As a child I thought that pie crusts only came in preformed aluminum pie plates. It wasn’t until my late teens that I first tasted a true homemade pie. I was immediately smitten. As a young adult I decided to learn the art of pie making myself. I looked up an old fashioned pie crust recipe and was excited to see how simple it was. Just 5 ingredients: flour, salt, butter, shortening, and water. Easy peasy – or so I thought!
I began learning then what I am still learning today. Sometimes the recipes that appear to be the simplest are actually the most complicated. The discretion of using just the right amount of ice water, the finesse of cutting the fat evenly into the flour without overworking it, and of knowing which pie recipes would benefit from sneaking a few pinches of sugar into the dough – all of that can only be learned through experience and repetition. I am a much better pie maker than I was when I first started, but even so, sometimes my pies still don’t turn out just right.
I did not grow up praying the Rosary. Perhaps you did? Maybe your childhood memories of praying the Rosary seem cold and distant – a sort of endless monotony that you were forced to endure. Perhaps you have memories of praying with your family as a young child, wrought with youthful mysticism and warmth that you long to return to as an adult. Regardless of what your childhood Rosary experience was, it seems like the practice of praying the Rosary is something that is often pushed aside or pushed through, not something that is fully embraced.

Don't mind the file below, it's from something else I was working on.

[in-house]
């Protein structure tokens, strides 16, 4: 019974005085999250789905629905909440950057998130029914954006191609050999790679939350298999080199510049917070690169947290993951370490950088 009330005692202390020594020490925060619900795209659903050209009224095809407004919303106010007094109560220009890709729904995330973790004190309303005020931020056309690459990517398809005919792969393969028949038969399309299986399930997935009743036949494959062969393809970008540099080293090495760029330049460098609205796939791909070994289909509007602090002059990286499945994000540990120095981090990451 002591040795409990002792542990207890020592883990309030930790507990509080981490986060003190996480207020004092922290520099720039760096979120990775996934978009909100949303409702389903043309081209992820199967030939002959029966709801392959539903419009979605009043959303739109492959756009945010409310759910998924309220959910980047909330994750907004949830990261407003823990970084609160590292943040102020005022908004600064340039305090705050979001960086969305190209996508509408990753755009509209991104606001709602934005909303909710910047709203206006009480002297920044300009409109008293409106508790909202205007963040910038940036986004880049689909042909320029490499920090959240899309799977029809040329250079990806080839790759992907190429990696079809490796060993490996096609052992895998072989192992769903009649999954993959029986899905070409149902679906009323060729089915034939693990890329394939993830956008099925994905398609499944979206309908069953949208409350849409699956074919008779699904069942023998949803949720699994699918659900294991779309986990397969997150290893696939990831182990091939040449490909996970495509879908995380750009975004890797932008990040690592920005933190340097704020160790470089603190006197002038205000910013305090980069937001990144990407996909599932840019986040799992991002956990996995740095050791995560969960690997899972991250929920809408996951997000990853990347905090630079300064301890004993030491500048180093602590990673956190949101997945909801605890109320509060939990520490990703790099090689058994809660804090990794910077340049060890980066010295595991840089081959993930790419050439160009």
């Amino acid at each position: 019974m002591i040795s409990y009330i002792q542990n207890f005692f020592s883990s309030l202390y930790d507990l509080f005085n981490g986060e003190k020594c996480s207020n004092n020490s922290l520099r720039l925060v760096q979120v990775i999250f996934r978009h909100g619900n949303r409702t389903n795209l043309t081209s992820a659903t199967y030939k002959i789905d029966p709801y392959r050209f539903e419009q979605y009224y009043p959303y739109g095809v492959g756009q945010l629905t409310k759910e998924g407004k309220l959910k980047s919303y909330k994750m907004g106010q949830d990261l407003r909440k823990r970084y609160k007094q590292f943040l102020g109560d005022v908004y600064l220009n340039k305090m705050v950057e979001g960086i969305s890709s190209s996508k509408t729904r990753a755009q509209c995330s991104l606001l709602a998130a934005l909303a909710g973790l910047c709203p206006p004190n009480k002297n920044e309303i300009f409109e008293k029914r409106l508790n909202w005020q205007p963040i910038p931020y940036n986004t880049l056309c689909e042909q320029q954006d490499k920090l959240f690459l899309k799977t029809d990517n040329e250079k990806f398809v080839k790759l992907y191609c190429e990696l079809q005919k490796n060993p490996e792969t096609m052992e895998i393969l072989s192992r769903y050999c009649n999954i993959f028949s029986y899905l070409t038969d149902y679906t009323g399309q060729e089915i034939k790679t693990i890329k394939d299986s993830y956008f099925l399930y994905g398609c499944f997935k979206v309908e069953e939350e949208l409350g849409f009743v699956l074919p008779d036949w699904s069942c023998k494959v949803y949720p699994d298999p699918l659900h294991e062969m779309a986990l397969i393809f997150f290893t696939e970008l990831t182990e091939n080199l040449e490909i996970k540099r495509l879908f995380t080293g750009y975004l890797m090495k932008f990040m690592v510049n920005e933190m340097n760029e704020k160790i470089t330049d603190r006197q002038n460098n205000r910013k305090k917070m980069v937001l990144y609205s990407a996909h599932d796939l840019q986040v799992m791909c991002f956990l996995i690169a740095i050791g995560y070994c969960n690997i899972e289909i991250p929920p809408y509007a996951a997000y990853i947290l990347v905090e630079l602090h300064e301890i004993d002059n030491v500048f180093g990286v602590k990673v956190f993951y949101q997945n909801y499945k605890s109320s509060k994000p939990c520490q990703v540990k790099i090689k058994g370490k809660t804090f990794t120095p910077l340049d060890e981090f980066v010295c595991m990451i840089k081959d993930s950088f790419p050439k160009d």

When I learned to pray the Rosary as an adult, I approached it like a pie crust. Just a few ingredients – easy enough! Now say these prayers, now these, now meditate on this. The only problem was, I was missing all of the finesse – all of the warmth and joy (and sorrow and shared suffering) that comes from repetition and experience.
As Catholics we love to talk about our Rosary devotions. We have Rosaries in the adoration chapel and in the back of our church; we give them as confirmation, first communion, and baptism gifts; we have family rosaries, Rosary groups, and Rosary podcasts. These are all wonderful resources, but often they do not help us get past the “ingredient list” method of praying.
The Ascension Family Life ministry wants to challenge you to enter into praying the Rosary a new way. Hopefully you have already seen the Rosary Encounter on our social media pages or in the bulletin. That is a short, weekly challenge that is meant to be shared/prayed with your family. In this blog, you will find additional Rosary resources that can supplement your journey as you enter into praying the Rosary and meditating on its mysteries in a new way.
Click the link below for additional materials for meditation and discussion. And come back next week for something new!